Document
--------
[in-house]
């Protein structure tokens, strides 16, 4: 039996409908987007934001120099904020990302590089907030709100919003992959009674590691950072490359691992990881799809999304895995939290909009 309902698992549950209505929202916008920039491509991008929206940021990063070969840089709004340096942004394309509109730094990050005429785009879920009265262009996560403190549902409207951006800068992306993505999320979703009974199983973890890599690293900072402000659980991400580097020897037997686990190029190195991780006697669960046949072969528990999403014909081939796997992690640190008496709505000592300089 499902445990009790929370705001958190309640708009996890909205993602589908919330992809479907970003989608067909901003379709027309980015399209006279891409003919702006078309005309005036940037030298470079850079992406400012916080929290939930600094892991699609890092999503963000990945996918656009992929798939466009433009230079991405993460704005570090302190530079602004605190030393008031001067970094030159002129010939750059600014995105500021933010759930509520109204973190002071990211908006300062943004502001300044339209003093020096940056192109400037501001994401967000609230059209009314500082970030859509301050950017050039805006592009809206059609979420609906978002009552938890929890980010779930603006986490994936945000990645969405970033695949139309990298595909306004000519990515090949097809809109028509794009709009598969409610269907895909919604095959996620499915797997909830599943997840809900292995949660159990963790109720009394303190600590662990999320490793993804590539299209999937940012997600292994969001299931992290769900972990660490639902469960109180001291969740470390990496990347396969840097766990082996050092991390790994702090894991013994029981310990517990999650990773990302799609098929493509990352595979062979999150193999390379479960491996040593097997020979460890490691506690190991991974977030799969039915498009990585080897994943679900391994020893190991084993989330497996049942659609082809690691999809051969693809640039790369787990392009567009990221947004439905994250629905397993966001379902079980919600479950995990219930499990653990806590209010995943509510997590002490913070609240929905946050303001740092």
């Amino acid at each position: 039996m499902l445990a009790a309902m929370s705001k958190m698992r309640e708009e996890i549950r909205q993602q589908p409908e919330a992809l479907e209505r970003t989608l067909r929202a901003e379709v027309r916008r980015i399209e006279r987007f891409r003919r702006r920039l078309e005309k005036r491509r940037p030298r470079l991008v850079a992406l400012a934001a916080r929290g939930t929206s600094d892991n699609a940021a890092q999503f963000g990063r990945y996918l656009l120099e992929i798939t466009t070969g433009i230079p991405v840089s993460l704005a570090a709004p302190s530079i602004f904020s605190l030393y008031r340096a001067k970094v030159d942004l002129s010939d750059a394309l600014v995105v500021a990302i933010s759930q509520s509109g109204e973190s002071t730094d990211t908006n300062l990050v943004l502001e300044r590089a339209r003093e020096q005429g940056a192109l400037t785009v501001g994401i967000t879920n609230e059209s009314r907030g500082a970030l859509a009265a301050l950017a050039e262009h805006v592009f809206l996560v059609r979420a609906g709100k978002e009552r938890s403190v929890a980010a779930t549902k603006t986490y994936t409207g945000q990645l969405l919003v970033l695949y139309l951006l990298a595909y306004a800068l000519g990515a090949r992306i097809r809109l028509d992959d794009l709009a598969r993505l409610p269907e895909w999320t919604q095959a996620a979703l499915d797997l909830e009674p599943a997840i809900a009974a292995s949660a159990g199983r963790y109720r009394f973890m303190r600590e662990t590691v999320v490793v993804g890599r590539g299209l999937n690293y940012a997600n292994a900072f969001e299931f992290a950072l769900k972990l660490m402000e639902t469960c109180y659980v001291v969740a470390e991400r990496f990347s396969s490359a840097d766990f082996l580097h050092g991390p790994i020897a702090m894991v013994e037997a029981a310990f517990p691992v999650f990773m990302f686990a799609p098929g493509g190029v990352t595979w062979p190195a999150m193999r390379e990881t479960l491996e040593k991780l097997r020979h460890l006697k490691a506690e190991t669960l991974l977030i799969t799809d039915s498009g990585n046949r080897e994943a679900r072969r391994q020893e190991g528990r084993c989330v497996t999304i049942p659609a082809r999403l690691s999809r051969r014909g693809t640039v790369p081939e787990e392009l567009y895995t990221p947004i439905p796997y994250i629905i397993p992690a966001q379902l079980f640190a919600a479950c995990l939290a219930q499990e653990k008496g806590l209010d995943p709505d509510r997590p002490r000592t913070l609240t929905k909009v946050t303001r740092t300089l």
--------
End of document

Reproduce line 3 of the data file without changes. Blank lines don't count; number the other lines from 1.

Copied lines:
């Amino acid at each position: 039996m499902l445990a009790a309902m929370s705001k958190m698992r309640e708009e996890i549950r909205q993602q589908p409908e919330a992809l479907e209505r970003t989608l067909r929202a901003e379709v027309r916008r980015i399209e006279r987007f891409r003919r702006r920039l078309e005309k005036r491509r940037p030298r470079l991008v850079a992406l400012a934001a916080r929290g939930t929206s600094d892991n699609a940021a890092q999503f963000g990063r990945y996918l656009l120099e992929i798939t466009t070969g433009i230079p991405v840089s993460l704005a570090a709004p302190s530079i602004f904020s605190l030393y008031r340096a001067k970094v030159d942004l002129s010939d750059a394309l600014v995105v500021a990302i933010s759930q509520s509109g109204e973190s002071t730094d990211t908006n300062l990050v943004l502001e300044r590089a339209r003093e020096q005429g940056a192109l400037t785009v501001g994401i967000t879920n609230e059209s009314r907030g500082a970030l859509a009265a301050l950017a050039e262009h805006v592009f809206l996560v059609r979420a609906g709100k978002e009552r938890s403190v929890a980010a779930t549902k603006t986490y994936t409207g945000q990645l969405l919003v970033l695949y139309l951006l990298a595909y306004a800068l000519g990515a090949r992306i097809r809109l028509d992959d794009l709009a598969r993505l409610p269907e895909w999320t919604q095959a996620a979703l499915d797997l909830e009674p599943a997840i809900a009974a292995s949660a159990g199983r963790y109720r009394f973890m303190r600590e662990t590691v999320v490793v993804g890599r590539g299209l999937n690293y940012a997600n292994a900072f969001e299931f992290a950072l769900k972990l660490m402000e639902t469960c109180y659980v001291v969740a470390e991400r990496f990347s396969s490359a840097d766990f082996l580097h050092g991390p790994i020897a702090m894991v013994e037997a029981a310990f517990p691992v999650f990773m990302f686990a799609p098929g493509g190029v990352t595979w062979p190195a999150m193999r390379e990881t479960l491996e040593k991780l097997r020979h460890l006697k490691a506690e190991t669960l991974l977030i799969t799809d039915s498009g990585n046949r080897e994943a679900r072969r391994q020893e190991g528990r084993c989330v497996t999304i049942p659609a082809r999403l690691s999809r051969r014909g693809t640039v790369p081939e787990e392009l567009y895995t990221p947004i439905p796997y994250i629905i397993p992690a966001q379902l079980f640190a919600a479950c995990l939290a219930q499990e653990k008496g806590l209010d995943p709505d509510r997590p002490r000592t913070l609240t929905k909009v946050t303001r740092t300089l």